Students will critically review a series of feature films that include topics, themes, and subject matter often treated within anthropology. It is clear that American feature films usually thought of as “Hollywood films” can be very influential in establishing or reinforcing social and cultural stereotypes of “states of knowledge” about peoples living in various parts of the world. The potential for influence and false senses of familiarity is enormous. In today’s globalized community that is influenced by feature films from all regions of the world, this course attempts to incorporate many expressions of the feature film genre to form a composite whole. Japanese, Indian, Indonesian and other national cinemas will be shared, as will the emergent films made by the Naliput peoples of the 4th world. Peoples who are frequently known as natives, aborigine, local, indigenous, primitive, underdeveloped and tribal, are now makers of feature films and bring new dynamism to the genre to foster new perspectives of culture and communication.

Mode: Seminar.

3438. Anthropology of Mass Media (3 s.h.)

(Formerly: ANTHRO 0242.)

Mass media is a comparatively new topic of study for anthropology, which a century ago focused on supposedly pre-literate, pre-modern, traditional societies. Now, of course, anthropologists study people in cities as well as villages, in the U.S. and Europe as well as on remote islands, and even supposedly “exotic” groups have access to media, as rainforest residents wield video cameras and Africa is the world’s fastest-growing cell phone market. Today the social life of media (books, magazines, TV, films, videos, audiocassettes, radio, e-mail, the Internet, telephones, billboards, etc.) is a vibrant and growing topic of interest within anthropology. Some of the questions anthropologists ask: What roles do media play in the circulation, transmission, and contestation of culture? How do media (and new media technologies) affect people’s lives, and how do people transform and adapt media to fit their needs? What is the relation of the media to economic and political systems? What can we learn by paying attention to the specific details of how media are produced, used, and talked about? This course provides an introduction to theoretical and methodological tools used by anthropologists in studying media; a forum for critical analysis of media processes in the U.S. and around the world; and opportunities to do ethnographic research of media processes.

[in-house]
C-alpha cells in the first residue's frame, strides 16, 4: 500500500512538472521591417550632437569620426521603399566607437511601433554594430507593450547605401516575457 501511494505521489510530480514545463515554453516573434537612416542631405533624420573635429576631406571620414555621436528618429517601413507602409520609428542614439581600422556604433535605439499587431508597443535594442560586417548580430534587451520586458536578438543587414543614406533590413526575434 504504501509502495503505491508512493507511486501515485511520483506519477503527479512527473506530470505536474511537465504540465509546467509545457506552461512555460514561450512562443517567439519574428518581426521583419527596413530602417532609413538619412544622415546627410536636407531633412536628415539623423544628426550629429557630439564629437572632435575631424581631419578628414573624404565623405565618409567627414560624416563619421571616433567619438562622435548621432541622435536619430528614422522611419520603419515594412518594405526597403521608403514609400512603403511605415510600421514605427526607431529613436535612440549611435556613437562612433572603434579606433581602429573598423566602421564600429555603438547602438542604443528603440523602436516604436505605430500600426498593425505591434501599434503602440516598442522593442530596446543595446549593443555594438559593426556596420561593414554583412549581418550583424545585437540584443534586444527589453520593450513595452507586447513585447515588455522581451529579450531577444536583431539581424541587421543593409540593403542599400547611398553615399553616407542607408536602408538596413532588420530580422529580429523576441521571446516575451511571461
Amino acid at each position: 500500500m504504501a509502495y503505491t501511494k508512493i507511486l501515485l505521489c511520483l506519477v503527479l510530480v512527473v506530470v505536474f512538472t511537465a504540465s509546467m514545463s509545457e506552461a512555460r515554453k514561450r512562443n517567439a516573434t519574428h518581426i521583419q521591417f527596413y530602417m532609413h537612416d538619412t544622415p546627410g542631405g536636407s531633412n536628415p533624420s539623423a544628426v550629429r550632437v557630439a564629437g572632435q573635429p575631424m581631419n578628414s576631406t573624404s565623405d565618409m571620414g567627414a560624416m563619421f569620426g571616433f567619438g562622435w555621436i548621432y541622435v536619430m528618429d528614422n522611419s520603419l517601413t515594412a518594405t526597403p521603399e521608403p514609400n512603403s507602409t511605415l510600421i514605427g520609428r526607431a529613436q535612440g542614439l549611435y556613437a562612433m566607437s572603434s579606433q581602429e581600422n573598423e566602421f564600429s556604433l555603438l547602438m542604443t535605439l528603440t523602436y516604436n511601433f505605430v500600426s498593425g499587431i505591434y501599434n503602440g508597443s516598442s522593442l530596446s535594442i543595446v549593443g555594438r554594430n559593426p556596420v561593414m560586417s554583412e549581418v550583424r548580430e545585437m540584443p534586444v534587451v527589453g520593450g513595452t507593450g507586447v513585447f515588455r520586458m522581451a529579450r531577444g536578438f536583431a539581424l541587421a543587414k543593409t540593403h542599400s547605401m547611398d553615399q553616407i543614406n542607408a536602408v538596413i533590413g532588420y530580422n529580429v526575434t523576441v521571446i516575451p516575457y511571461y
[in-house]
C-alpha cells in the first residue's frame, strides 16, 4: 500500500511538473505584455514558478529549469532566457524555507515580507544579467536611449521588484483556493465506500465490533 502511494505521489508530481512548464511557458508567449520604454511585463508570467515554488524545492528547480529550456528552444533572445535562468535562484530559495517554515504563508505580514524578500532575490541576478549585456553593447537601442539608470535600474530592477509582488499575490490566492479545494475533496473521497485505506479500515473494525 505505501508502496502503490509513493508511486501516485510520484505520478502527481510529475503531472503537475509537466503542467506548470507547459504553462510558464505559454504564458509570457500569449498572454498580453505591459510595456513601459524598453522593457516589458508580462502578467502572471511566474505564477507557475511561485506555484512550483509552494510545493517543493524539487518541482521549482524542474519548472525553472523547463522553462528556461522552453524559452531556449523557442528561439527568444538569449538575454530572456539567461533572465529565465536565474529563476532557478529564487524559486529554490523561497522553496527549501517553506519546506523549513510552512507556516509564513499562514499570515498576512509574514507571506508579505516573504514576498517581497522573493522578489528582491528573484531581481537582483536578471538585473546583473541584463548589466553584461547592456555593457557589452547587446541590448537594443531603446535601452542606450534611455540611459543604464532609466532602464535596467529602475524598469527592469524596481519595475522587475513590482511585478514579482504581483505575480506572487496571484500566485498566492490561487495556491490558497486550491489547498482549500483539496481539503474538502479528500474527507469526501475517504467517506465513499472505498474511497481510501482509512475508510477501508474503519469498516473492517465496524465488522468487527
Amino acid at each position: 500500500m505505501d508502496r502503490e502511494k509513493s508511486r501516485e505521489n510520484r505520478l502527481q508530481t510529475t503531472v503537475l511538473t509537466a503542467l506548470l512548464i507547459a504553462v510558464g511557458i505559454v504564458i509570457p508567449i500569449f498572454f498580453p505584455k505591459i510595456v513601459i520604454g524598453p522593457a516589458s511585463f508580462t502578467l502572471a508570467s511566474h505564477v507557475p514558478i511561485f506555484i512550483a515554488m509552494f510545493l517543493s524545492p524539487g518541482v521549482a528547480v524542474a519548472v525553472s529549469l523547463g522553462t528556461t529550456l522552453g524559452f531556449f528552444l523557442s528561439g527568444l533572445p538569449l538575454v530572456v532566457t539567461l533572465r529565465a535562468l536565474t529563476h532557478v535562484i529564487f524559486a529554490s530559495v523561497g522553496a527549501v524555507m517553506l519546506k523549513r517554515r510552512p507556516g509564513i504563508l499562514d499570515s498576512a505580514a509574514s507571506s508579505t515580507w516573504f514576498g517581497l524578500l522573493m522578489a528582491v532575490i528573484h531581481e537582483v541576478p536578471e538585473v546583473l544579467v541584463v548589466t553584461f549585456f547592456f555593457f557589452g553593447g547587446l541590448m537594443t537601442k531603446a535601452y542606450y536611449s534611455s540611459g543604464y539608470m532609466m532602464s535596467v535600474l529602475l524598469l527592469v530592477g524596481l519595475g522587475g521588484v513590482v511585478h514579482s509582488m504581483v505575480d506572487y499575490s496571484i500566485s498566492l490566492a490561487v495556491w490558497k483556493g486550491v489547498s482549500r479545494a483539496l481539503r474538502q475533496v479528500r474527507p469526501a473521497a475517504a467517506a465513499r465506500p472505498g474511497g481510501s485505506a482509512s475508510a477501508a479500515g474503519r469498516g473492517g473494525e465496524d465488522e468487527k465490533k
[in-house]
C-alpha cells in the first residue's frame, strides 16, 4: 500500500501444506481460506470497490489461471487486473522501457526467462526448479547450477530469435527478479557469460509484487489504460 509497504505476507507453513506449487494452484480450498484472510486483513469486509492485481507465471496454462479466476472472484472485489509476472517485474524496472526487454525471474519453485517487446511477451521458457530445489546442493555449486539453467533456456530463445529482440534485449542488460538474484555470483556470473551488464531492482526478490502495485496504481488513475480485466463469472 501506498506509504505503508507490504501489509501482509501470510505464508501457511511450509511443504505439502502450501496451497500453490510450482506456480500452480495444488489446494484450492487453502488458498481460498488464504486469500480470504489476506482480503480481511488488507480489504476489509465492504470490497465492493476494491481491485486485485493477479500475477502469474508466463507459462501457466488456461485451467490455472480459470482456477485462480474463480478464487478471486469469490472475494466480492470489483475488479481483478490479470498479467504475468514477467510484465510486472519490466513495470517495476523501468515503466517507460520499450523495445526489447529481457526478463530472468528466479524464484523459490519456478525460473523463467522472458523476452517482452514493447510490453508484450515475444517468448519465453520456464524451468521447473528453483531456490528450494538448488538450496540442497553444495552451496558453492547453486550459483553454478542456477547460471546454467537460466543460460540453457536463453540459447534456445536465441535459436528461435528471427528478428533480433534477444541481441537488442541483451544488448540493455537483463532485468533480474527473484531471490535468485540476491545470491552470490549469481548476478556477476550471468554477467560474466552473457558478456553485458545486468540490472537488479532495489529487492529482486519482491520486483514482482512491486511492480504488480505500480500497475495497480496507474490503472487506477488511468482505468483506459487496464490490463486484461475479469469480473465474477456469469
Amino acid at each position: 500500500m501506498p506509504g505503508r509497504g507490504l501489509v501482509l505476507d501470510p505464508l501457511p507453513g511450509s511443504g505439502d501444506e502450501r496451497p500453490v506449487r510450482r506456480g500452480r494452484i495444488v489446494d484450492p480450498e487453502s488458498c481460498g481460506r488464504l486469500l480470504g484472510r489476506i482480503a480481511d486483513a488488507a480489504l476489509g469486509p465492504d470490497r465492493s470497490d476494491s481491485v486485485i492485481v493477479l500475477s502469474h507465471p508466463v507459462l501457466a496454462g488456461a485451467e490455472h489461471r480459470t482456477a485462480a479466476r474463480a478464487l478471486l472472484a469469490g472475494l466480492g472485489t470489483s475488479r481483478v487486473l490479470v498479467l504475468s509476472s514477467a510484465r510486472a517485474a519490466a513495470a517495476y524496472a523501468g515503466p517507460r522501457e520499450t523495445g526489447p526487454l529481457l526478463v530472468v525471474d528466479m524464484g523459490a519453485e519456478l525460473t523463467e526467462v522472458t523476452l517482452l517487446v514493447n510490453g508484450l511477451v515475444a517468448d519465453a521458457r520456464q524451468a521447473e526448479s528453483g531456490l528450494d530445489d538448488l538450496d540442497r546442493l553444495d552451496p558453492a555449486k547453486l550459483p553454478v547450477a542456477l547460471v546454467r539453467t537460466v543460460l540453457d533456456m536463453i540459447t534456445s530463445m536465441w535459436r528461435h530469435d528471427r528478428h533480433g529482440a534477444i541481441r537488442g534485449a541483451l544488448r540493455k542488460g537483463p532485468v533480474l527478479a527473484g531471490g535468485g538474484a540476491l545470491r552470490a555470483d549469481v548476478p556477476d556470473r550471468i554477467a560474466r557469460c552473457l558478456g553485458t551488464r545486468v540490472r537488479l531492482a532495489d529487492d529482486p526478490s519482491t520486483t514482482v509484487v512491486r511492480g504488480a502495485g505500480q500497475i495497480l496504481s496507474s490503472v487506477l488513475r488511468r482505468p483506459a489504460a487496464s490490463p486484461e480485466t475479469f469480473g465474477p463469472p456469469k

3439. Anthropology of Photography (3 s.h.) F.

(Formerly: ANTHRO 0239.)

Prerequisite: Anthropology 1062 (R060) or 1061 (C061) and Anthropology 2408 (0158), or permission of the instructor.

Cross Listed with Art History 2008 (0108) or American Studies 3011 (0125).

A critical examination of an anthropological approach to photography. Special attention will be given to a socio-cultural history of photography in the U.S. Examples from documentary, fine art, and commercial photographic genres will be shown, discussed, and compared to ethnographic studies. Field methods, models of analysis, and ethical issues will also be included. Required readings, active class participation. No exams. Students keep a journal and write several short essays.